When the H3N2 strain dominates, we see bigger flu seasons and cases affecting the elderly more than the young.
By mid-August, the 2017 year had recorded more flu notifications across Australia than the previous five years. So why is the flu season so bad this time around?
Women’s immune systems mount a significantly stronger response against invaders.
Women have evolved to have stronger immunity than men. But this comes with downsides -
women are more likely to have autoimmune diseases due to their "reactive" immune systems.
A virus like SARS can shut down cytokine production, enabling it to multiply to higher levels and causing significant infection and even death.
(THE CANADIAN PRESS/Kevin Frayer)
We've all endured infections. Here's how it works when our bodies are attacked by viruses, bacteria or parasites, and our innate immune system becomes the first line of defence.
These migratory pied imperial-pigeons in Far North Queensland, like many of Australia’s 22 species of native pigeons and doves, play an important role in our ecosystems but may be at risk from emerging viruses in domestic pigeons.
Two recently emerging viruses in domestic pigeons in Australia may pose a significant threat to Australia's 22 species of native pigeons and doves, many of which have crucial ecosystem roles.
Just as organisms that infect us make changes in us - we too make changes in them and they grow and adapt to their human hosts.
Humans play host to many little passengers. Right now, you’re incubating, shedding or have already been colonised by viral, bacterial, parasitic or fungal microorganisms - perhaps even all of them.
Modern diets are changing the compositions of our gut microbiota, and with that, our personalities.
For most of the twentieth century, we were at war with microbes, leading to substantial changes in our body's ecosystem. This has changed our diets, disease profile, moods and even personalities.
What can a single person’s flu infection tell you about how the virus changes around the world?
Xue and Bloom
New genetic technologies are letting us look at flu evolution right where it starts: within individual people, while they're sick.
Those keypads are teeming with microbes.
AP Photo/Charlie Riedel
What's on your cash? Studies show our money carries everything from pet DNA and old food to E.coli and traces of cocaine.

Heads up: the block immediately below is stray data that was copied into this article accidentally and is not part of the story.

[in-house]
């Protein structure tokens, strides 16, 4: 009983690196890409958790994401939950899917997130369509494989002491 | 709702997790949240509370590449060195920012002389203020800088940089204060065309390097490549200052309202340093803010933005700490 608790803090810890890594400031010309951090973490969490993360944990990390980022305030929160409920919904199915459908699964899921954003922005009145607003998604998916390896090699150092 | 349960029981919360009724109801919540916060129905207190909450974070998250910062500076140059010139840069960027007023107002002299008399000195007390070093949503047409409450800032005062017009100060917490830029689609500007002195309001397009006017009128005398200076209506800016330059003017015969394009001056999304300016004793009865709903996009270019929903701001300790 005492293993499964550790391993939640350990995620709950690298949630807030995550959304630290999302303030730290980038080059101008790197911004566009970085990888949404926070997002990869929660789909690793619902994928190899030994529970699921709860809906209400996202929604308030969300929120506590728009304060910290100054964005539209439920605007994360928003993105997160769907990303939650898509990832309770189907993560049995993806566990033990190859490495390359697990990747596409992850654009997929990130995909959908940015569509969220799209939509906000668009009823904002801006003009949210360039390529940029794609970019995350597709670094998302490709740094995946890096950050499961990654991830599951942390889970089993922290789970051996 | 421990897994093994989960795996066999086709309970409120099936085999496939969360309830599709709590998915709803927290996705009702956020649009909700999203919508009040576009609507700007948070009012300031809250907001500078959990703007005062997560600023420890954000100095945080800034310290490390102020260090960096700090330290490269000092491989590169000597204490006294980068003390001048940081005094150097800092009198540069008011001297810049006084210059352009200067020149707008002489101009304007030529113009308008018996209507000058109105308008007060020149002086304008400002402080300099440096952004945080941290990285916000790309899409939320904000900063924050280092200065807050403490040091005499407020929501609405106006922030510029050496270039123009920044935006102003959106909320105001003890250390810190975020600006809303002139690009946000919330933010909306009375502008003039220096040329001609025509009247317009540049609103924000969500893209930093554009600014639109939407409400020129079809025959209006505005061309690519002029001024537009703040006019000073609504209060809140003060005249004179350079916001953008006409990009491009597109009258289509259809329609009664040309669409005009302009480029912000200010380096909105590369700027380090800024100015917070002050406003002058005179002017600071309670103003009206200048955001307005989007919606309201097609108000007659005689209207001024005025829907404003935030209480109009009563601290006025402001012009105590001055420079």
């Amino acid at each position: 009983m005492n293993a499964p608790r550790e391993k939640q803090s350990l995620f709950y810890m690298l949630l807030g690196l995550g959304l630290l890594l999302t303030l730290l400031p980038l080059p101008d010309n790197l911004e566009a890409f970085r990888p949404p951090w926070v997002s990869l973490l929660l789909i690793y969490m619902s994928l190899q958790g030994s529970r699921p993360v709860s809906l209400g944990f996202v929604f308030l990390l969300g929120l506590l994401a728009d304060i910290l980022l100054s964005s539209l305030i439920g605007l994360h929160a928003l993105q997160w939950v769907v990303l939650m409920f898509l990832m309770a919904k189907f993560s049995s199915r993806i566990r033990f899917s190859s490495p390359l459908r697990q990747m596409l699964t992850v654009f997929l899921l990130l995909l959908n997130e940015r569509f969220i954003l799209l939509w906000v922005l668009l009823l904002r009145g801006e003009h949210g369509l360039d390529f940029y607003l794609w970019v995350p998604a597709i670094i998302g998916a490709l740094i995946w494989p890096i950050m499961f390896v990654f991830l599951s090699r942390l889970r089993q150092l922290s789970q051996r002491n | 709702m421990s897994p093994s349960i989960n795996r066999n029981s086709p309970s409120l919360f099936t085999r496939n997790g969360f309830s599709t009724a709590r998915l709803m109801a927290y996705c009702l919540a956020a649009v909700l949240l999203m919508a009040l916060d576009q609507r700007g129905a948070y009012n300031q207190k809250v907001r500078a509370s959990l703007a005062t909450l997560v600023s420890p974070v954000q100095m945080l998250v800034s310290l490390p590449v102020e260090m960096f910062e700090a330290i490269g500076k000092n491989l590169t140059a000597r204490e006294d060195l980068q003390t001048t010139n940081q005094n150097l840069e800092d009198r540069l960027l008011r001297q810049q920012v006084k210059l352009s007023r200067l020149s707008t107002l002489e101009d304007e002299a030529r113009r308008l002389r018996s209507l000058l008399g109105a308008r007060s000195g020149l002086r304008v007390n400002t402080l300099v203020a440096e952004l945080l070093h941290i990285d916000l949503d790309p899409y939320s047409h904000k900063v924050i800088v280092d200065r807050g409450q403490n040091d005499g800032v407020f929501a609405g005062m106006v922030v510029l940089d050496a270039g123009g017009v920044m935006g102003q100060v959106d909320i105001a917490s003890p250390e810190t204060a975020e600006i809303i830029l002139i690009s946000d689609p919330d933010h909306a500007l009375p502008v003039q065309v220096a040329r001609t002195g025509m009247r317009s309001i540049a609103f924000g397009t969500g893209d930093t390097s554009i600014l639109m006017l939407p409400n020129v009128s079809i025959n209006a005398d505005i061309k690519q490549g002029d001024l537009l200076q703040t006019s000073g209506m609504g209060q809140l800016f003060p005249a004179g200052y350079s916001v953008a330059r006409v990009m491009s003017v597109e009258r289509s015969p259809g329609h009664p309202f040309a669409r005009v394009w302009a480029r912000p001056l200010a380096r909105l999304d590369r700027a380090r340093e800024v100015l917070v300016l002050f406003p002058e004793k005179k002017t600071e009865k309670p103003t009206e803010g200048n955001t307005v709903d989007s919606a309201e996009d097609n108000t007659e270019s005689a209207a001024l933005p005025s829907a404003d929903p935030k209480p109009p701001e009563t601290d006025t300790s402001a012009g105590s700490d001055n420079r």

Medical workers move a woman, who is suspected of having Ebola, upon her arrival at Meioxeiro Hospital, in Vigo, northwestern Spain, 28 October 2015.
SALVADOR SAS (EPA)/ AAP
Professor Peter Doherty on infectious disease pandemics.
The Conversation, CC BY-ND 48 Mo (download)
William Isdale speaks with the University of Melbourne's Professor Peter Doherty about infectious disease pandemics.
Computers may play an important role in preparing us for the next viral outbreak – whether flu or Ebola.
UW Institute for Protein Design
This antivirus software protects health, not computers. Researchers are beginning to combat deadly infections using computer-generated antiviral proteins – a valuable tool to fight a future pandemic.
Cybersecurity jargon can be intimidating, but it needn’t be.
To protect ourselves online, we should all understand a few key terms.
Tiny bug, major disease spreader.
Dr. Paul Howell, USCDCP
Several sites in the US are releasing bacteria-infected mosquitoes as a way to fight mosquito-borne viruses that threaten people. What's the science – and how well will it work?
Many in the Western Front contracted haemorrhagic dysentery.
Wellcome Library, London
When commemorating our troops, doctors and nurses this Anzac Day, consider also tipping your hat to the discovery of bacteriophages. In the post-antibiotic era, our health might just depend on them.
Aedes aegypti, the Zika-carrying mosquito.
The Zika outbreak that started in Brazil in 2015 continues on five continents, causing neurological disease and birth defects.
The latest research dismisses the idea that viruses form a fourth type of life.
Cytomegalovirus infection in the womb is more common in Australia than infection with listeria or toxoplasma in pregnancy.
We can prevent congenital deafness and intellectual disability due to cytomegalovirus by simple hygiene measures. So, why don't pregnant women know about this?
Health centre in Sainte Dominique, Dakar, Senegal.
Viral hepatitis sheds light on key challenges faced by health system in Africa and how social and culture factors can help in prevention.
The HIV virus.
We have an awful lot in common with the viruses that infect us.
Antibiotics are wrongly being prescribed for infections where they won't work and cutting this down could help combat resistance. But change isn't as easy as just providing the means.
New research shows viruses can effectively turn bacteria into animal-like cells.